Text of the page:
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From a Behavioral Toward an Interactional Theory of Charisma in Organizations
Unformatted Document Text:  Student Paper Interactional Theory of Charisma 14 way. In a behavioral theory of charismatic leadership there are certain qualities generalizable of leaders. If the leader but learns how to perform these acts, mostly consisting of motivation and persuasive communication, she can become a good leader. While this process always occurs in the context of organizational members, it is not wholly dependent upon their interaction to make it effective. While there could never be of course an effective leader without followers, behavioral theories only require recognition of the leader, it is then up to the leader to determine the necessary steps to enact upon his followers. The flow of charisma in such a model is mostly unidirectional. Weber notes the extreme importance of the followers in establishing charismatic authority as it becomes endowed in a role or and office. The followers construct a relationship of need with the office. The office itself does not have to consistently perform certain behavioral functions in order to be effective, but depends largely on the devotion of followers for it perpetuation. Second, movements often headed up by charismatic leaders have practical management needs. Weber implies that such needs are not easily met by leaders because of the instability of charisma: “Indeed in its purest form, charismatic authority may be said to exist only in the process of originating. It cannot remain stable, but becomes either traditionalized or rationalized, or a combination of both” (1947, p. 364). Because true charismatic leadership (in the Weberian as opposed to the behavioral sense) is so unstable and erratic, charisma of office is one possible functional substitution, and in the long run a more effective one, to personal charisma. When pure charisma enters social institutions it gives way to rational forces (Weber, 1968). As the initial drive and revolutionary force of the charismatic leader wanes, both due to its instability in an organization and the pragmatic needs of the followers, charisma becomes less associated with qualities than it does with outcomes. Often what seems to occur is that followers’ perceptions of

Authors: Leonardi, Paul.
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Student Paper Interactional Theory of Charisma 14
way. In a behavioral theory of charismatic leadership there are certain qualities generalizable of
leaders. If the leader but learns how to perform these acts, mostly consisting of motivation and
persuasive communication, she can become a good leader. While this process always occurs in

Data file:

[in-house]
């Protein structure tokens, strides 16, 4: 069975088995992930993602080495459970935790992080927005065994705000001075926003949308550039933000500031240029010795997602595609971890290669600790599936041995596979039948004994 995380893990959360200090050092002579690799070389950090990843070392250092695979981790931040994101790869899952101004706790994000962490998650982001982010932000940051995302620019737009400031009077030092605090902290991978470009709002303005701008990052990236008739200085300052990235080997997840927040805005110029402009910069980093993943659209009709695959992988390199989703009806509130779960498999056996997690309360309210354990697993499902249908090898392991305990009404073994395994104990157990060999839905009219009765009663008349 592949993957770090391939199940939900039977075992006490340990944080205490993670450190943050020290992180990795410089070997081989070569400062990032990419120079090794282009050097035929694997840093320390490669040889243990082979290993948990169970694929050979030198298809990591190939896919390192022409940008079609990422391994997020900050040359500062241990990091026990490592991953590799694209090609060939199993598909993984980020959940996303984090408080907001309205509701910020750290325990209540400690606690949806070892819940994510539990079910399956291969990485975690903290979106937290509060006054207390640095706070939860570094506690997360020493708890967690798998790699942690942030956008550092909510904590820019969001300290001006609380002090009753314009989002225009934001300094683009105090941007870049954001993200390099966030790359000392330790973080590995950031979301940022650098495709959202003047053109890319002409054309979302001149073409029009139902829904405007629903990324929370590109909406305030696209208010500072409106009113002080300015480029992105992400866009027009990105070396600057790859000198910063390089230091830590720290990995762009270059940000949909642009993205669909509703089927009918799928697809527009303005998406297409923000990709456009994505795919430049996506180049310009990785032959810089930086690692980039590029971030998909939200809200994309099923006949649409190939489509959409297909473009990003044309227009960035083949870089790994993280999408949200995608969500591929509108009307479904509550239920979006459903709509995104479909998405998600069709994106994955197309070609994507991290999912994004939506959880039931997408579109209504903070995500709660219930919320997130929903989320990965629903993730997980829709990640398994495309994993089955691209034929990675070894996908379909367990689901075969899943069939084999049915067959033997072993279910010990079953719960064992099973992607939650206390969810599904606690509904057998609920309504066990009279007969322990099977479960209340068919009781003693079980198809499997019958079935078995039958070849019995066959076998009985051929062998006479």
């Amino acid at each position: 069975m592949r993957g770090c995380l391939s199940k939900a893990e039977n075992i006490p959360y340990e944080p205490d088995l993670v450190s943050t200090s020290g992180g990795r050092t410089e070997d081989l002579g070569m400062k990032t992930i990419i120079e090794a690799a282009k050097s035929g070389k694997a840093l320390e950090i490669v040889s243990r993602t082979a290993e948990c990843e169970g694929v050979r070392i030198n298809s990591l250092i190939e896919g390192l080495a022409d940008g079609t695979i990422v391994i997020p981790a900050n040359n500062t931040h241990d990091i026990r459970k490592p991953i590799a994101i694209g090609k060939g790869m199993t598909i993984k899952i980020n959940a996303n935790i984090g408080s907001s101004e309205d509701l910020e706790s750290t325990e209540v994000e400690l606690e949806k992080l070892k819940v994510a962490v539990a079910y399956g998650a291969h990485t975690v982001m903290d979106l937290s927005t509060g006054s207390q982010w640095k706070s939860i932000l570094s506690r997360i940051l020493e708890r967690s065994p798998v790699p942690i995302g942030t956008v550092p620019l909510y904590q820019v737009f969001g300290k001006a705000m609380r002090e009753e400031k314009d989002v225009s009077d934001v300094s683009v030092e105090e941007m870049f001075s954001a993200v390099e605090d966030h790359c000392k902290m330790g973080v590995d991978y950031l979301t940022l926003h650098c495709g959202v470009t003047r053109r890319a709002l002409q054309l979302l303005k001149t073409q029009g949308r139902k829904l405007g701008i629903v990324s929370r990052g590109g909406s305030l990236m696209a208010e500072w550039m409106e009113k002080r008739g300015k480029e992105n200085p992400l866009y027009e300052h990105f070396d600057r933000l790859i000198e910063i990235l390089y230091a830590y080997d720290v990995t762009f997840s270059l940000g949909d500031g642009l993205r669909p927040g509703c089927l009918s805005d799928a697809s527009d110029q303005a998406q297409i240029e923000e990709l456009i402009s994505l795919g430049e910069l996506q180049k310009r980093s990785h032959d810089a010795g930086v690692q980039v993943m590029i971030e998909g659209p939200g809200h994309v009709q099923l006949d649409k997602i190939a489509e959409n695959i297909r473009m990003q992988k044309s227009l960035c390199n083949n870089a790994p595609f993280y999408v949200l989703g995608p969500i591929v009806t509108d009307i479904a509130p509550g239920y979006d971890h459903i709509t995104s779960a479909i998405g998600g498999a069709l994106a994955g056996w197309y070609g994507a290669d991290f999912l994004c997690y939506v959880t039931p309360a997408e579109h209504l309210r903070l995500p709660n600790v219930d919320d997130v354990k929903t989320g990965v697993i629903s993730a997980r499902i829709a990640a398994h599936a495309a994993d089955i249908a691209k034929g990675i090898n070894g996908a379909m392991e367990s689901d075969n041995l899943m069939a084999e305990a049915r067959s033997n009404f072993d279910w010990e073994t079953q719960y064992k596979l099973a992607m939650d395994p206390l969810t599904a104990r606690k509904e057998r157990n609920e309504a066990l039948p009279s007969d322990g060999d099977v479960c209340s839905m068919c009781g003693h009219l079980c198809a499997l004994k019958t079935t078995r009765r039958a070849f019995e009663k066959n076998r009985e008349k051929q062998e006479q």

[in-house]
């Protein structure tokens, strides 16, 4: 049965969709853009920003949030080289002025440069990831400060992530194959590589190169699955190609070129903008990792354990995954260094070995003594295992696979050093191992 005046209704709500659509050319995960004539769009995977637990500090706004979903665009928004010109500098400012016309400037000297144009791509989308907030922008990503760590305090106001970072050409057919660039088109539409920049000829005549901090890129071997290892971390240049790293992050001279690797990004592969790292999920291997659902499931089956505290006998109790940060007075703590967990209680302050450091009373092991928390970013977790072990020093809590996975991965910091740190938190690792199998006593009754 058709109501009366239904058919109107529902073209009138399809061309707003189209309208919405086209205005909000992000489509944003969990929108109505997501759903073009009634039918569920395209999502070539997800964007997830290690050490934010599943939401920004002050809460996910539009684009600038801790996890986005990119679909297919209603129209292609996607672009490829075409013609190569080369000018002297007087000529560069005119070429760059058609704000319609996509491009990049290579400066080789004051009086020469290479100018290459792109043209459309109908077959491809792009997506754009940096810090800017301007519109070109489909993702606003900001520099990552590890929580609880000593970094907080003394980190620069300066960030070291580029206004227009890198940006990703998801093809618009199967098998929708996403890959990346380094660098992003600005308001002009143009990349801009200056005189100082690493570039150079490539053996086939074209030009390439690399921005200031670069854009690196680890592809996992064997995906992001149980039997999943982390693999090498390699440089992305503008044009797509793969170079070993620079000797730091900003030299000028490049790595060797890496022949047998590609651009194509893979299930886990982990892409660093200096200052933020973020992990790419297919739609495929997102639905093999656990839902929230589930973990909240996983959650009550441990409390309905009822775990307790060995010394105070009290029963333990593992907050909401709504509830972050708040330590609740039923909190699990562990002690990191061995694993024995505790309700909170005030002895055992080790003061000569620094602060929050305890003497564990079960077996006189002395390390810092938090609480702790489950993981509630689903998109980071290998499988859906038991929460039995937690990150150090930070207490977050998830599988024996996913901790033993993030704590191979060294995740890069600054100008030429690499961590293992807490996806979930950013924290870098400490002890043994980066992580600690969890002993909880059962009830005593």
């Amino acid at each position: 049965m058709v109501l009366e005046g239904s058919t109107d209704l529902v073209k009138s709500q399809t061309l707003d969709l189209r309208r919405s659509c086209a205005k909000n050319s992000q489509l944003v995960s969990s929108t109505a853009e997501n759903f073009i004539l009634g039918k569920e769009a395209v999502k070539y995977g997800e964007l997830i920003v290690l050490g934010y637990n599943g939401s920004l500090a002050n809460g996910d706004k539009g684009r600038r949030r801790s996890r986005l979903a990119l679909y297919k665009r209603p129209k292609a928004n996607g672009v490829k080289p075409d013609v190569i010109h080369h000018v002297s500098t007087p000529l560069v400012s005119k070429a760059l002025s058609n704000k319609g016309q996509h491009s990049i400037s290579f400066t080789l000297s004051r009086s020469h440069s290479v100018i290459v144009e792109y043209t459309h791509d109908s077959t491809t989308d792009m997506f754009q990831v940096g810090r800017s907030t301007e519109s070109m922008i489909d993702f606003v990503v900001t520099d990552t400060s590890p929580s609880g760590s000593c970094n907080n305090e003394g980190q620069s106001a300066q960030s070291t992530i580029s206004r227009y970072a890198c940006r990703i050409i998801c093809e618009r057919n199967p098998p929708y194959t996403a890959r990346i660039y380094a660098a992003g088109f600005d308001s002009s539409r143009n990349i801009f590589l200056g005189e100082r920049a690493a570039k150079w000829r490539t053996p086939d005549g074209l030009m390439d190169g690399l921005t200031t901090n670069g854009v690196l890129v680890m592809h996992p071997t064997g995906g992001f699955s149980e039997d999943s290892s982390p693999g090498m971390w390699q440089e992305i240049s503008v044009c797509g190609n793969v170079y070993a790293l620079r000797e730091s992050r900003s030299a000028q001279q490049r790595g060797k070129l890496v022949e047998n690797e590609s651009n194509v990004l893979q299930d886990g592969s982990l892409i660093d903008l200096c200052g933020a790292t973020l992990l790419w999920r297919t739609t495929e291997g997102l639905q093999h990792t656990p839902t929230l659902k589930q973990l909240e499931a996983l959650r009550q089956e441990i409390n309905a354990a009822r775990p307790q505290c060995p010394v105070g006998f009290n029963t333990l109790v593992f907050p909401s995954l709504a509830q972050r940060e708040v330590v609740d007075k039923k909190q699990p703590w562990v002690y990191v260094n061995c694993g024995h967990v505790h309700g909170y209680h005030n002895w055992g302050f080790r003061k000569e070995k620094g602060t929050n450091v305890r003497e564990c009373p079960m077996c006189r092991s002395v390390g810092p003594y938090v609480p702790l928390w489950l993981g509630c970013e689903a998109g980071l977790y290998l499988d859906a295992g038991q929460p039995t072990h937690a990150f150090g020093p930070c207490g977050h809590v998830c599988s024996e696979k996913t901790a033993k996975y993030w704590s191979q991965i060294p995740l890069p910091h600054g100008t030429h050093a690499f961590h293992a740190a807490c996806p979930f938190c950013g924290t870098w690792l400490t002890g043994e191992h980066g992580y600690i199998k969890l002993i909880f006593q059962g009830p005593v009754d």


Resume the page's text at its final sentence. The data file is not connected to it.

the context of organizational members, it is not wholly dependent upon their interaction to make
it effective. While there could never be of course an effective leader without followers,
behavioral theories only require recognition of the leader, it is then up to the leader to determine
the necessary steps to enact upon his followers. The flow of charisma in such a model is mostly
unidirectional. Weber notes the extreme importance of the followers in establishing charismatic
authority as it becomes endowed in a role or and office. The followers construct a relationship of
need with the office. The office itself does not have to consistently perform certain behavioral
functions in order to be effective, but depends largely on the devotion of followers for it
perpetuation.
Second, movements often headed up by charismatic leaders have practical management
needs. Weber implies that such needs are not easily met by leaders because of the instability of
charisma: “Indeed in its purest form, charismatic authority may be said to exist only in the
process of originating. It cannot remain stable, but becomes either traditionalized or rationalized,
or a combination of both” (1947, p. 364). Because true charismatic leadership (in the Weberian
as opposed to the behavioral sense) is so unstable and erratic, charisma of office is one possible
functional substitution, and in the long run a more effective one, to personal charisma. When
pure charisma enters social institutions it gives way to rational forces (Weber, 1968). As the
initial drive and revolutionary force of the charismatic leader wanes, both due to its instability in
an organization and the pragmatic needs of the followers, charisma becomes less associated with
qualities than it does with outcomes. Often what seems to occur is that followers’ perceptions of


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